United Airlines' passenger-dragging incident hasn't hurt the bottom line

United Airlines’ passenger-dragging scandal hurt the carrier’s image but has yet to damage the airline’s bottom line, data released Monday show.

During the same month that aviation security officers dragged Dr. David Dao from his seat on a flight from Chicago to Louisville, Ky., United posted the strongest gains for the year in terms of key gauges including passengers served and seats filled compared with the year-earlier period.

Dao was injured and bloodied when he was pulled from the crowded flight after he refused to give up his seat. United had picked Dao and three others to remove from the plane so that airline employees could travel.

The April 9 incident, which was caught on cellphone video and seen worldwide, forced the carrier to apologize, adopt 10 new policy changes to improve passenger service, and reach an undisclosed settlement with Dao. United executives were even called to explain themselves before congressional panels.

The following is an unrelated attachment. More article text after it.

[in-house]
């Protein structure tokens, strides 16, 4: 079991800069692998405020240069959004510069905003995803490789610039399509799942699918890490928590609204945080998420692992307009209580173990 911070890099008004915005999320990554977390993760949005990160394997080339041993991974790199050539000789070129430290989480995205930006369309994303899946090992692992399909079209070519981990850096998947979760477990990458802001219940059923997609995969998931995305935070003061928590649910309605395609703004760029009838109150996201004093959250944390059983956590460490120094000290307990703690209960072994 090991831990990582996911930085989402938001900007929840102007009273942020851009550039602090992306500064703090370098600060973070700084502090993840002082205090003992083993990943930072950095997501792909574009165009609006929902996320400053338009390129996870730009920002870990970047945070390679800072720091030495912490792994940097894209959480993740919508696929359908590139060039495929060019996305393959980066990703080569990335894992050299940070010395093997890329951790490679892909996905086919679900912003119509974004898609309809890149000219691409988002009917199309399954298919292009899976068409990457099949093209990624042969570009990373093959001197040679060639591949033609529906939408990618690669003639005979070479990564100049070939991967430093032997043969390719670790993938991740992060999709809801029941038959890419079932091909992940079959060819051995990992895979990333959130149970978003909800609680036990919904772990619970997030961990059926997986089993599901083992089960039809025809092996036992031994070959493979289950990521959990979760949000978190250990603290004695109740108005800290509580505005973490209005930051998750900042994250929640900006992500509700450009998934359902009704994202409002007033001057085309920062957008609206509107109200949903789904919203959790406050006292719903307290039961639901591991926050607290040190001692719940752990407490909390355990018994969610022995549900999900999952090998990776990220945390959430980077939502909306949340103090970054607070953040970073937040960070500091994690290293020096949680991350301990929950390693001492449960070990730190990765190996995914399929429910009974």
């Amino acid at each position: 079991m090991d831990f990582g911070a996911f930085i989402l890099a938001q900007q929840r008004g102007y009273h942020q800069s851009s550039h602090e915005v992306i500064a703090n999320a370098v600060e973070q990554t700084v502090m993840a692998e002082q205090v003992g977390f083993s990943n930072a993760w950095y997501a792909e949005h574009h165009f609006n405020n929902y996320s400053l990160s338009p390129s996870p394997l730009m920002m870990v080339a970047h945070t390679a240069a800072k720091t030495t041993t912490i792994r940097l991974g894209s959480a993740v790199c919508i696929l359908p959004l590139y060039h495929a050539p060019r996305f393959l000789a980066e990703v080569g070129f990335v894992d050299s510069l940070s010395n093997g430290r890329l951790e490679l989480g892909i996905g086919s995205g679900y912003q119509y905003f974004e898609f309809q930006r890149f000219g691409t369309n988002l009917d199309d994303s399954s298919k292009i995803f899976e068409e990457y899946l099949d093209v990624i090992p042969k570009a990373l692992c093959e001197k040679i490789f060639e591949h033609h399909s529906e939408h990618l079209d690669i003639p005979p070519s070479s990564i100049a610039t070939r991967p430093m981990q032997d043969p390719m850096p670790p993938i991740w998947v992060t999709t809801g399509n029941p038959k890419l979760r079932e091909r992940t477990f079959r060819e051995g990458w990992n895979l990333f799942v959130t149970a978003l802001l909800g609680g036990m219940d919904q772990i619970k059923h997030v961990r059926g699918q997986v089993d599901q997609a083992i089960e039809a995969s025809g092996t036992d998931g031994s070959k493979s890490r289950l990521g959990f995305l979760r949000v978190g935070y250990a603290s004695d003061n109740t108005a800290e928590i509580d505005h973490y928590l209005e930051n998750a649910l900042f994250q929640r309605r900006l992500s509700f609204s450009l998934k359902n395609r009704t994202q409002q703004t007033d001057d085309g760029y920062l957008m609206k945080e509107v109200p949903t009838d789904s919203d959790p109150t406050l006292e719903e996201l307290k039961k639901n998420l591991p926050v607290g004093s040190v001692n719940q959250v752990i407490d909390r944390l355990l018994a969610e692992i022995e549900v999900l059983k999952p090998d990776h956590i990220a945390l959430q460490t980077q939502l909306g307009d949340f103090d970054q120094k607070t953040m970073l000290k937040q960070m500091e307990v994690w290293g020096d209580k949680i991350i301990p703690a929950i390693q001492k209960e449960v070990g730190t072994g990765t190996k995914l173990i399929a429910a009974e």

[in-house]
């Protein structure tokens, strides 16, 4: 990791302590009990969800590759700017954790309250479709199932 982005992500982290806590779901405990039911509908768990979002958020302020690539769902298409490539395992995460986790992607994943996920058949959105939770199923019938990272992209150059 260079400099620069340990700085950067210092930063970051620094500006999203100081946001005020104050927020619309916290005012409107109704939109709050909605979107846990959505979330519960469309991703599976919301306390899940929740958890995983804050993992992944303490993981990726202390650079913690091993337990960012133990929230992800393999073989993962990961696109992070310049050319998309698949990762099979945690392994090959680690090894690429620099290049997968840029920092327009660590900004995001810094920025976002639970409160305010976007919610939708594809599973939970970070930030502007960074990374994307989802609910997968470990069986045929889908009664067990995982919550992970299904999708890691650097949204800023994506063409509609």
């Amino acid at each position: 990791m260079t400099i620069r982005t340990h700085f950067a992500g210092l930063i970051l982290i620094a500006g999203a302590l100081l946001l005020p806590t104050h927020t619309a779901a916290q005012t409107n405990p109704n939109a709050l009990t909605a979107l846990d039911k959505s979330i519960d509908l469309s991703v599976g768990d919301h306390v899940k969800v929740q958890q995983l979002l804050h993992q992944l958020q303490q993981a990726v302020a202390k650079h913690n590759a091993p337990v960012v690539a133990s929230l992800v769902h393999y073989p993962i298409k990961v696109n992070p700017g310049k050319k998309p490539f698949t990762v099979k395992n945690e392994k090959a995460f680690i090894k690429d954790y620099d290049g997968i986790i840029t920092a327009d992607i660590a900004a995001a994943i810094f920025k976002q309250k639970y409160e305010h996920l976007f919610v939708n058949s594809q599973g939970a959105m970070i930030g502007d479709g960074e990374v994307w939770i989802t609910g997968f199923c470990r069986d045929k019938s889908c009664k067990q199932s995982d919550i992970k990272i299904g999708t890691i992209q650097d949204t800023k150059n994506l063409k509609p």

Despite widespread criticism, United on Monday reported strong numbers for its April operations.

United carried 12 million passengers last month, a 7.6% increase compared with the previous April, the airline reported. The number of revenue passenger miles, which is calculated by multiplying the number of paying passengers by the distance traveled, grew 7.4% to 17.5 billion, the airline said.

The percentage of seats filled on each plane — known as the load factor — increased by 2.6 percentage points to 83.1%.

The Chicago-based carrier also said it finished ahead of its U.S. competitors in on-time arrival and departure rates and had the fewest cancellations for the month.

United’s April gains were the best so far this year: United reported a 4.5% increase in passengers and a 4% increase in revenue miles in January compared with the year-earlier period; a 0.4% decrease in passengers and a 0.4% drop in revenue miles in February; and a 5% increase in passengers and a 3% increase in revenue miles in March.

Shares for the parent company of the airline, United Continental Holdings Inc., have rebounded from the loss they suffered shortly after video of the incident began to spread.

A week after the incident, United Continental shares dropped to a low of $67.75, down from $70.88 on the day before the incident. Shares of the airline company closed Monday at $74.98.

hugo.martin@latimes.com

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